Many today are examining the impact that inflation has on asset prices. One of the best papers on the topic is by Harvey et al and it is well worth a look. What I am going to write here does not refute these sorts of analyses, but I think it raises issues that at least serve to lower our confidence in the findings.
The issues that I want to explore are as much methodological as they are empirical, but these two aspects can be approached simultaneously.
When analysing equity returns, the tendency is to examine what has happened in the past and extrapolate this into the future. There is nothing inherently wrong with this approach and it certainly gives us one window into the dynamics of asset markets, but sometimes it can prove misleading. This especially so when it comes to a very historically contigent phenomenon like inflation.
Take the well-known correlation between energy stock returns and CPI. Analysts often take this correlation to mean that energy stocks are an inflation hedge. In assuming this they are implicitly saying something like: “Inflation is a cause of relative energy stock outperformance.” As evidence of this, they show the correlation between these two phenomena in the historical data.
But now consider this: that series is dominated by a single inflation, the inflation of the 1970s. Yet this inflation itself was in large part caused by a run-up in energy prices as the OPEC countries hiked the oil price in response to the Yom-Kippur war in 1973. The more realistic causal account then runs something like this: OPEC raised oil prices for geopolitical reasons; this gave a boost to energy stocks; it also gave rise to inflation.
The correlation between inflation and energy stocks is thus spurious. It is driven by a third variable: the OPEC price hike. All this correlation tells us is that energy stocks will do well when energy prices are hiked. Not exactly a genius-level insight.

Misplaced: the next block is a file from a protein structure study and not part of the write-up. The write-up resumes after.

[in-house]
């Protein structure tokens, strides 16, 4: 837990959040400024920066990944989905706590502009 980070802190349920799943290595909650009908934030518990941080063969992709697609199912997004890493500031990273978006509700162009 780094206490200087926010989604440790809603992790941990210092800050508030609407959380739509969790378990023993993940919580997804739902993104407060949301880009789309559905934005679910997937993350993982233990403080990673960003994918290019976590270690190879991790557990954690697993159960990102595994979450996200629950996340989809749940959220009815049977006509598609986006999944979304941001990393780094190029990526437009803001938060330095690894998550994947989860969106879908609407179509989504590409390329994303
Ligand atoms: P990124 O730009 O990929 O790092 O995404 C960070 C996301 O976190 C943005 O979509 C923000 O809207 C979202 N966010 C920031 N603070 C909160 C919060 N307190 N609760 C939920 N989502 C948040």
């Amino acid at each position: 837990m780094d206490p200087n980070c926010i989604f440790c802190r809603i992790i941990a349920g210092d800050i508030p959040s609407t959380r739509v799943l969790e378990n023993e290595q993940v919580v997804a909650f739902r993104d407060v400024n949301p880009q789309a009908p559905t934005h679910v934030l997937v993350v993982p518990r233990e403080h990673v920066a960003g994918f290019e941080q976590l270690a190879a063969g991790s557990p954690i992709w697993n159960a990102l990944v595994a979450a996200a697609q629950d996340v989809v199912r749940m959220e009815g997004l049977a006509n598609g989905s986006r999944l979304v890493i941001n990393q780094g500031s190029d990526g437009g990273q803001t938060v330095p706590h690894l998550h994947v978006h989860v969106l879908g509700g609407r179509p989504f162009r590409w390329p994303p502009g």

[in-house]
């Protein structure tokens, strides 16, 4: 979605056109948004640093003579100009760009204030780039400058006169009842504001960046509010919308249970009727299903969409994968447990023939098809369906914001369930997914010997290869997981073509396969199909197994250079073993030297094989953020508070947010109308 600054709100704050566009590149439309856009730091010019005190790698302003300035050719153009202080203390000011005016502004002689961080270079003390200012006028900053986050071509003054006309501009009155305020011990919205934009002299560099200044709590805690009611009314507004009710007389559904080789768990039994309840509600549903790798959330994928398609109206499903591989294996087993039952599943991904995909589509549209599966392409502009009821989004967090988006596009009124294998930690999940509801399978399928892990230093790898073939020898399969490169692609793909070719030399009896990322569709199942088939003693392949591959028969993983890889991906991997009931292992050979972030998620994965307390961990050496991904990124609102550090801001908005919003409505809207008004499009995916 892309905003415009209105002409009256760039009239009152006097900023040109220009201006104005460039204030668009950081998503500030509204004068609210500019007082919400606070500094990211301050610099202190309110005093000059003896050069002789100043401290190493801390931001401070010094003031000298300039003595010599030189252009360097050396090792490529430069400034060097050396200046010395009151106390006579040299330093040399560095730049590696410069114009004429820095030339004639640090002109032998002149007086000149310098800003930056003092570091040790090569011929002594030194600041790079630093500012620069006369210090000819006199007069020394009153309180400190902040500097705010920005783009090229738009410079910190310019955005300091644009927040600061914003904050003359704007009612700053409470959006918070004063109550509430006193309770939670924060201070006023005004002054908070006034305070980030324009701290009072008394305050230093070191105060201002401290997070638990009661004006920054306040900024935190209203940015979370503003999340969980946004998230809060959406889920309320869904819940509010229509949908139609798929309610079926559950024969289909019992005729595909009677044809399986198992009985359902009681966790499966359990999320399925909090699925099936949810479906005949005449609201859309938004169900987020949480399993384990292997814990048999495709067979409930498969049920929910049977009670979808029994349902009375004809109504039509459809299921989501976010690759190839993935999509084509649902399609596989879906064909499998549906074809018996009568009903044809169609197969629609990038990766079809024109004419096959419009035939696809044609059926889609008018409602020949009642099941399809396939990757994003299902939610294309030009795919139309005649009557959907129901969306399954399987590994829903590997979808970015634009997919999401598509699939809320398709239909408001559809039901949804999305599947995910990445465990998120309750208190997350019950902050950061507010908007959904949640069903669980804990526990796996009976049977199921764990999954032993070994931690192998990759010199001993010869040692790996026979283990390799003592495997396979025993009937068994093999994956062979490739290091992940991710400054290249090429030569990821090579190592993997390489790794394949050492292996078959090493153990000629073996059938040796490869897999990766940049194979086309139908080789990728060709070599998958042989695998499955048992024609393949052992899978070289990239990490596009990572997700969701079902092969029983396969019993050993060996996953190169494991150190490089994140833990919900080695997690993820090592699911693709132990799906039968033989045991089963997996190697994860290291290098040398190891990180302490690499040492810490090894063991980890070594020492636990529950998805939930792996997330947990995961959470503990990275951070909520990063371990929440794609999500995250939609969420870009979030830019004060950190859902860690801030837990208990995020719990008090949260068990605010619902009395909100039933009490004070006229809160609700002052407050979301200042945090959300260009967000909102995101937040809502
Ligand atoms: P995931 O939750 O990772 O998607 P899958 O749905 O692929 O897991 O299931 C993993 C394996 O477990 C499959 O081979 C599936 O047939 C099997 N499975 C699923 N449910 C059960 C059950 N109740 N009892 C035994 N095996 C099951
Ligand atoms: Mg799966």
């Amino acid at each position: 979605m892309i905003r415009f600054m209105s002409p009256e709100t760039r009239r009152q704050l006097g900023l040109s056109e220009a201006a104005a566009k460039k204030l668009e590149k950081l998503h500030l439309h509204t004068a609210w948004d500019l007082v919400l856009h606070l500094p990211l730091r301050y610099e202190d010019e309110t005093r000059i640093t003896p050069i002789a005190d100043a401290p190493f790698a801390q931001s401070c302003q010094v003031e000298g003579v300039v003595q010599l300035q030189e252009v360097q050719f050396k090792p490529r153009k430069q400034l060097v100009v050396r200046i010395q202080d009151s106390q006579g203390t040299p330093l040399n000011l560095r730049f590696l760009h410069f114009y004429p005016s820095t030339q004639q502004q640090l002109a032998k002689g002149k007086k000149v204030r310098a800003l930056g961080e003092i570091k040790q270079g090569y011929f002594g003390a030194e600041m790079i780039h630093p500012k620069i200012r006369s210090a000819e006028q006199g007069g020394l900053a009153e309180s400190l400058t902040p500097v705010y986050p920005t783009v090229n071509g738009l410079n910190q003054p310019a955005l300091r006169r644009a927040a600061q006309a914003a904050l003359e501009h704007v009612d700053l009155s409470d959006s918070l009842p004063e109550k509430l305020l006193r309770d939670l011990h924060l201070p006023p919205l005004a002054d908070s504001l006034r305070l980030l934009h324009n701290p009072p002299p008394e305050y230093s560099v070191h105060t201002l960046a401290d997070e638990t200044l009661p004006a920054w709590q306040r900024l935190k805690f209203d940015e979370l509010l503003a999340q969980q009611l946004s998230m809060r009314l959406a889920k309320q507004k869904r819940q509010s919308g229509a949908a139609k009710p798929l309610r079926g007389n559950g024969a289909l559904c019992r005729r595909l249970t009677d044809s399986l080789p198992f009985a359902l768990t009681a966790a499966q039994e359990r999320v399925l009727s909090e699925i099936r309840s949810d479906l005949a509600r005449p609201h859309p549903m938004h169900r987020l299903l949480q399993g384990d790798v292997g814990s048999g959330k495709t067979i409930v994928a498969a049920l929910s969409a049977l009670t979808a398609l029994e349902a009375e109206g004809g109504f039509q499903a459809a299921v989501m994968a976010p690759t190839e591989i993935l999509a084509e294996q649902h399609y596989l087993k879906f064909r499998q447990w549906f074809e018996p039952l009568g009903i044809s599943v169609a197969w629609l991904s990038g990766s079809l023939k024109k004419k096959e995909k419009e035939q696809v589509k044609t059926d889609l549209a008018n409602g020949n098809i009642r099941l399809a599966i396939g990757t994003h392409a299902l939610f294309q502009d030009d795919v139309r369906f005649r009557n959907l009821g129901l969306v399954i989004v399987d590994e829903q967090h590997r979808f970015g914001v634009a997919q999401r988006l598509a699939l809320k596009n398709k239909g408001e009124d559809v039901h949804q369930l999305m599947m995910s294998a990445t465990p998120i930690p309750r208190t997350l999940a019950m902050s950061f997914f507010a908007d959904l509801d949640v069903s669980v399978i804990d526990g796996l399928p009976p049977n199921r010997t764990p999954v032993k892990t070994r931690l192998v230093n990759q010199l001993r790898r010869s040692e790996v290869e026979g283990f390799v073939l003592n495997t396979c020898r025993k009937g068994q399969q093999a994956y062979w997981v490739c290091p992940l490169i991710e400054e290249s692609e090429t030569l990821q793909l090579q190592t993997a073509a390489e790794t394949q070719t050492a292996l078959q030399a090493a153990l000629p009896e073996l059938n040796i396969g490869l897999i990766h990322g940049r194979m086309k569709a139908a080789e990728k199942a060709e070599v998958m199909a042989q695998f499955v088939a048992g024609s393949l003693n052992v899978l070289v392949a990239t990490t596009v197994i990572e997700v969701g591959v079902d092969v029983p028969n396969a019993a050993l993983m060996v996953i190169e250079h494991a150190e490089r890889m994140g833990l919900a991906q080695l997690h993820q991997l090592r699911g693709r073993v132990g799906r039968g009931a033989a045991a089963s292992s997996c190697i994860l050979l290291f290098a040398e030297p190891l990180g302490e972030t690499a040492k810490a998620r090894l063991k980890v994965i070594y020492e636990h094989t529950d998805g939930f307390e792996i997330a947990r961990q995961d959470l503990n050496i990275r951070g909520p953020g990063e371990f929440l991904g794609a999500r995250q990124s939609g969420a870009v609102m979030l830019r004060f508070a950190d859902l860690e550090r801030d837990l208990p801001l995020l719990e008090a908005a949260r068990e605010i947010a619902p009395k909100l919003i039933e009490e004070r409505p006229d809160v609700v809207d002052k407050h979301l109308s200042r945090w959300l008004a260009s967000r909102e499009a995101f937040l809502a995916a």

To get a better sense of the causal dynamics we should step back. In theory, how should inflation impact stocks? Presumeably it should impact them through its effects on real earnings. If inflation hits and real earnings remain buoyant then – not to put too fine a point on it – who cares? If stock prices fall during an inflation and earnings remain buoyant investors should see that as a buying opportunity and so inflations are merely a behavioural driver of bargain basement buying periods for smart investors. So, in order for inflation to have a true negative impact on equities it should be hitting the company’s bottom-line – otherwise it is just noise.
Here is real earnings annual growth for the S&P sorted into various inflation buckets using Shiller’s data.
Now we are starting to get a sense of how inflation actually impacts companies’ bottom lines. It appears that, at least historically, high and very low inflation regimes have overlapped with periods of low real earnings growth.
Let us pause here for a moment to firm this up because in this data there are two very different inflationary regimes as can be seen below.